Cross-genre horror, also frequently referred to as slipstream, are tales which bend genre definitions, but still contain some elements of horror. Authors of cross-genre fiction will combine elements from two or three different genres to create a cross-genre. A great example of this is the Star Wars movies, which are a blend of science fiction and fantasy. Cross-genre horror will always contain elements of horror. Recently, paranormal romance, a cross-genre blend of horror and romance, has been very popular. Other cross-genre blends include science fiction horror, which would include subgenres such as rampant technology, man made horror, and zombies, horror mystery, which combine elements of mystery and horror, such as crime horror and serial killer horror. Mary Shelley's Frankenstein is a good example of science fiction cross genre horror, and a great blend of horror, mystery, and science fiction is Robert Louis Stevenson's The Strange Tale of Dr. Jekyll and Mr. Hyde. Horror comedy is another popular cross-genre that has its own subgenre.
Cross-genre horror is not a new concept. In fact, horror has almost always been blended with other genres. Jane Austen's Northanger Abbey or Charlotte Bronte's Jane Eyre are romances with elements of gothic horror in them. When weird tales were popular, they were often crossed with science fiction and mystery, sometimes, weird tales were even crossed with the western genre. The result was weird westerns, such as Joe Lansdale's Dead in the West.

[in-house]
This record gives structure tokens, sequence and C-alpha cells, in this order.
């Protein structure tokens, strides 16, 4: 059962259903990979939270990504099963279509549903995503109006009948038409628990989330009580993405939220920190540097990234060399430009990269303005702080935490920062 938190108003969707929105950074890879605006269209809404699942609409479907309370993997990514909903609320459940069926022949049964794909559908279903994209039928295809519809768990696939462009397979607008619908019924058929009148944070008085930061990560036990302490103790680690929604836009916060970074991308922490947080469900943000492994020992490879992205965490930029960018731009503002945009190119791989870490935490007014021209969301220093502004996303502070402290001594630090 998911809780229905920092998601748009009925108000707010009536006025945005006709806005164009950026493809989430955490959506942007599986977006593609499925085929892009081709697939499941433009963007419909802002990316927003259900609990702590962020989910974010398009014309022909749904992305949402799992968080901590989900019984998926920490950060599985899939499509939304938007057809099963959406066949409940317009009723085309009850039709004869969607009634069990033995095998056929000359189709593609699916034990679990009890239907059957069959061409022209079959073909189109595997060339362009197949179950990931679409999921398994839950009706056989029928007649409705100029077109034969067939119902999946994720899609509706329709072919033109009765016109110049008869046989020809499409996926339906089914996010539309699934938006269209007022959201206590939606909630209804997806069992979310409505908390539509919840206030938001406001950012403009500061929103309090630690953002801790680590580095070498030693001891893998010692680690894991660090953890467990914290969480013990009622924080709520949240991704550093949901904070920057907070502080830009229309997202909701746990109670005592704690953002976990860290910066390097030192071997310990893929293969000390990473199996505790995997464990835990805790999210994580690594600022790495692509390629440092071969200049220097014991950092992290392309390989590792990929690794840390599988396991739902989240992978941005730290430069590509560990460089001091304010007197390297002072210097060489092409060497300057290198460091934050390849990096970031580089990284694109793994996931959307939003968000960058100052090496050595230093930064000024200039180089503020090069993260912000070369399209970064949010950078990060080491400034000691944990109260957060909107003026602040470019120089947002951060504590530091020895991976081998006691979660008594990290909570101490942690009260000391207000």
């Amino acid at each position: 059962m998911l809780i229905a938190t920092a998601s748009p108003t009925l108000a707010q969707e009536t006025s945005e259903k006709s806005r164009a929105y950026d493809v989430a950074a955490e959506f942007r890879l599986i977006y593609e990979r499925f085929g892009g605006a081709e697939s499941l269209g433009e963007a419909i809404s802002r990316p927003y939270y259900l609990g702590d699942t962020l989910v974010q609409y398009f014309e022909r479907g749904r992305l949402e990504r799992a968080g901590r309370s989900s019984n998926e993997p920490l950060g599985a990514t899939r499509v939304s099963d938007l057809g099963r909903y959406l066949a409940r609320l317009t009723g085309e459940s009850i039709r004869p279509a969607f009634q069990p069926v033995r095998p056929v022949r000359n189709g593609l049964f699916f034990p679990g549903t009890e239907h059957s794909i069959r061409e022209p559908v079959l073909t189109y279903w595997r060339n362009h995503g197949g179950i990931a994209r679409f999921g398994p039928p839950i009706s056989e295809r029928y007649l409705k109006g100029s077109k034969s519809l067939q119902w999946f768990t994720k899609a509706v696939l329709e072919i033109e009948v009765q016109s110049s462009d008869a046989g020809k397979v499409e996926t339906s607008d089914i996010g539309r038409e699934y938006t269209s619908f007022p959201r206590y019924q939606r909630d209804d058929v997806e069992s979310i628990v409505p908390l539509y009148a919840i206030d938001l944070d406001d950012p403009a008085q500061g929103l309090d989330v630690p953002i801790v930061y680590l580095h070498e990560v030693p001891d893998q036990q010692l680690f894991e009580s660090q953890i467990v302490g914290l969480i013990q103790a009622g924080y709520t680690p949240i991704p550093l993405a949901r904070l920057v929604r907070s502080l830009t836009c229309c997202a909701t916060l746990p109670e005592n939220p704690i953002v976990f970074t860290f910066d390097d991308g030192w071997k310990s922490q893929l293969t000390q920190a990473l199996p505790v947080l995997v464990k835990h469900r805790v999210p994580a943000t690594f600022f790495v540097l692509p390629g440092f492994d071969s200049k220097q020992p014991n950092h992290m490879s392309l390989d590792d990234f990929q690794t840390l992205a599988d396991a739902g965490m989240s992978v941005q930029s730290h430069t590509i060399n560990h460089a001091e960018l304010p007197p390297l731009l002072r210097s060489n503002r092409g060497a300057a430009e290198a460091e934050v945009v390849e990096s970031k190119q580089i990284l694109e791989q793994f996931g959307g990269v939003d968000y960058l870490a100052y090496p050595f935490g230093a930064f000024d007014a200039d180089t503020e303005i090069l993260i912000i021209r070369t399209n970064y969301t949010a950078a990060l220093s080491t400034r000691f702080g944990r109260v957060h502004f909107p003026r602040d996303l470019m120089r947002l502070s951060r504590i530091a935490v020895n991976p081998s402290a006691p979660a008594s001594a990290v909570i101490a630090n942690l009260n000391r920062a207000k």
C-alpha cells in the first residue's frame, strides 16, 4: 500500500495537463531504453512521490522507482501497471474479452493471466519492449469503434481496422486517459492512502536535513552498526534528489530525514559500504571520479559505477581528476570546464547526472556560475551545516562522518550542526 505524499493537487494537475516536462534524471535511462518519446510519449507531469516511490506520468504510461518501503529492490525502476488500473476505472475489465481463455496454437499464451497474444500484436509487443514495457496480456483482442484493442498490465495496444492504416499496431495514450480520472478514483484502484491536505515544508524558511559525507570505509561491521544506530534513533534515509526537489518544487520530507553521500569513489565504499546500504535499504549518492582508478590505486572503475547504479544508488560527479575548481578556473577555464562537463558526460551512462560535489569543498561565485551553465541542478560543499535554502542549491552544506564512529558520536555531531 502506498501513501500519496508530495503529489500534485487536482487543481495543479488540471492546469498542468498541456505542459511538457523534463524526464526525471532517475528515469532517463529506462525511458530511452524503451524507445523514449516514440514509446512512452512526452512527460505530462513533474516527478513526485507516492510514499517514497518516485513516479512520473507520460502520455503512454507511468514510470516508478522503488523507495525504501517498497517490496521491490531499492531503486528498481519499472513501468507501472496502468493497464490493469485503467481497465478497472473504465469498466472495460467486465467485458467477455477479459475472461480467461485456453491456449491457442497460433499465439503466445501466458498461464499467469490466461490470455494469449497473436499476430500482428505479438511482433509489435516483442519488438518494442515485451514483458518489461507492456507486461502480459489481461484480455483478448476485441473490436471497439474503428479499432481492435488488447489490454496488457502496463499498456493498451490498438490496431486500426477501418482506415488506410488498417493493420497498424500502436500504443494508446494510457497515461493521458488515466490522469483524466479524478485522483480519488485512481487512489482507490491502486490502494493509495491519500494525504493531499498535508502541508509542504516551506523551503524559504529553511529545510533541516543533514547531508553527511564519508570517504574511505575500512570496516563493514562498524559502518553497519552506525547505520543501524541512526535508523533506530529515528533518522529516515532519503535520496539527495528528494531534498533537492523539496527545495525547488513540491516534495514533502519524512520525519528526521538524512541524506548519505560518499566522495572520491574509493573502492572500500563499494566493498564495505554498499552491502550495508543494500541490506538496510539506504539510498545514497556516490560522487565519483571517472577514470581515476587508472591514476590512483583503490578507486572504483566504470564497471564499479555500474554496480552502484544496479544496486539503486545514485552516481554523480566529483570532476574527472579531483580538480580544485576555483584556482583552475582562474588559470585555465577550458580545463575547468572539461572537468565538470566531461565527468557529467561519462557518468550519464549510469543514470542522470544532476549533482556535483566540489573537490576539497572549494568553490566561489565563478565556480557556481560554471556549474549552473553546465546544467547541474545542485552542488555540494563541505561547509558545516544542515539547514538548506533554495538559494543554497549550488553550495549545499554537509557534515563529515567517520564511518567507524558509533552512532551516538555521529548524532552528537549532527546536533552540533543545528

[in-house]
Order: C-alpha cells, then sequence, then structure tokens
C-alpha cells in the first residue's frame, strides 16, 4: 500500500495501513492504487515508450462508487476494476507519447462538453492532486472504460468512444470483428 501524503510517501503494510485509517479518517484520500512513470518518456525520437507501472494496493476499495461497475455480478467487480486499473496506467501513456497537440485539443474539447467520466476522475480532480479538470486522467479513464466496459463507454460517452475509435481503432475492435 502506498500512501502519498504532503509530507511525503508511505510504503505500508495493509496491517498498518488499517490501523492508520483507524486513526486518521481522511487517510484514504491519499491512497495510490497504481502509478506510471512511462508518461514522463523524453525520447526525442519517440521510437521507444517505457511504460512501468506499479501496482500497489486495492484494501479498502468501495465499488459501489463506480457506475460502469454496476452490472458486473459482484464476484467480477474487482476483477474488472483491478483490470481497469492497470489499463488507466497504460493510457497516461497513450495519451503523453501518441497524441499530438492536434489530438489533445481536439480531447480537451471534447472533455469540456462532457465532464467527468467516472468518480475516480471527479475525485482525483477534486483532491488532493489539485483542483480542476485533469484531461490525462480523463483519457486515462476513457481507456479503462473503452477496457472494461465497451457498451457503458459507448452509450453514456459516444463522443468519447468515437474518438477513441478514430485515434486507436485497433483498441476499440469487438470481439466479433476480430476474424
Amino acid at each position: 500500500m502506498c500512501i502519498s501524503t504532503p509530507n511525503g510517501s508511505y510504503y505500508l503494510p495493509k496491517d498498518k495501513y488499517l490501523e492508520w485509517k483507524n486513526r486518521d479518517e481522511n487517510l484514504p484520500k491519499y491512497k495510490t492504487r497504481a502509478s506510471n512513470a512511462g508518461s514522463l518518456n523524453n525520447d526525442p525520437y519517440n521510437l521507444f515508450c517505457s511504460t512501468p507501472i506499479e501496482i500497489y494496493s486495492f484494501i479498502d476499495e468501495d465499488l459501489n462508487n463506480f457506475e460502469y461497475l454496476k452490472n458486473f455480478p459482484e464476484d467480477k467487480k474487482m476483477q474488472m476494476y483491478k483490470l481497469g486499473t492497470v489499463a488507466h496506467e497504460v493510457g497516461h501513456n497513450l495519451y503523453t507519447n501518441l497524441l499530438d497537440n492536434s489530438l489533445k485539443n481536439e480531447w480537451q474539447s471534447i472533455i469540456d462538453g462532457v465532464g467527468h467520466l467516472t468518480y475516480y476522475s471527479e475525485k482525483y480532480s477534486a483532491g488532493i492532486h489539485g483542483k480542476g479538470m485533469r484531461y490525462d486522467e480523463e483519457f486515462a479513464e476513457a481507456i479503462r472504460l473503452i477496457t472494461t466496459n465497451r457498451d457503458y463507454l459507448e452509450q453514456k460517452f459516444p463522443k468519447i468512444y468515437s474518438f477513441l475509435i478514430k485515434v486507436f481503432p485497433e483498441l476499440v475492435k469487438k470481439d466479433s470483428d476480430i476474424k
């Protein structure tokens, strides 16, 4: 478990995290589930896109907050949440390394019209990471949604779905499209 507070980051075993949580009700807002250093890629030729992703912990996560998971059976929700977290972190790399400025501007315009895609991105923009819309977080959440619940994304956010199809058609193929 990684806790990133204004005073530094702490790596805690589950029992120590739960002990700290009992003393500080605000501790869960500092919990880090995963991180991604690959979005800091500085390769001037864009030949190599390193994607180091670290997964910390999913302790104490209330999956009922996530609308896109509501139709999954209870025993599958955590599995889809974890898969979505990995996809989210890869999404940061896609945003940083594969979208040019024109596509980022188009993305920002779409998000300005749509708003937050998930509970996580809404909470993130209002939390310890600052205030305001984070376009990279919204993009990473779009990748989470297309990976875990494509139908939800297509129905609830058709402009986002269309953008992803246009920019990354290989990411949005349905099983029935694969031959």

That being said, the balance of the blend is very important to sustaining a cross-genre horror. Too much of the horror element may counteract the other elements. For example, a paranormal romance will quickly cross the line into just plain horror if too much blood and guts are described. Also, science fiction horror can easily become just science fiction if the technical aspects of the work are explored more fully than the horrific elements. Cross-genre horror is when the scares come at a perfect blend with the other elements of the story.
Level of Characterization: The level of characterization in cross-genre horror varies as the subgenre is so vast.
Level of Plot: Expect moderate to high level plots from cross genre horror as several different elements are woven together to create a compelling story.
Level of Supernatural: The level of supernatural in cross-genre horror varies depending on which genres that horror is crossed with, but generally expect supernatural occurrences to be moderate to high.
Level of Scary: Scary is another variable level in cross-genre horror and depends almost entirely on which genre is crossed with horror. For example, as a rule, paranormal romance is not going to be incredibly scary.
Level of Violence: The level of violence in cross-genre horror is also variable depending on the type of genre that horror is crossed with.
Typical Setting: There are no typical settings for cross-genre horror as a whole, though, small towns and generally isolated settings seem to feature prominently in this subgenre.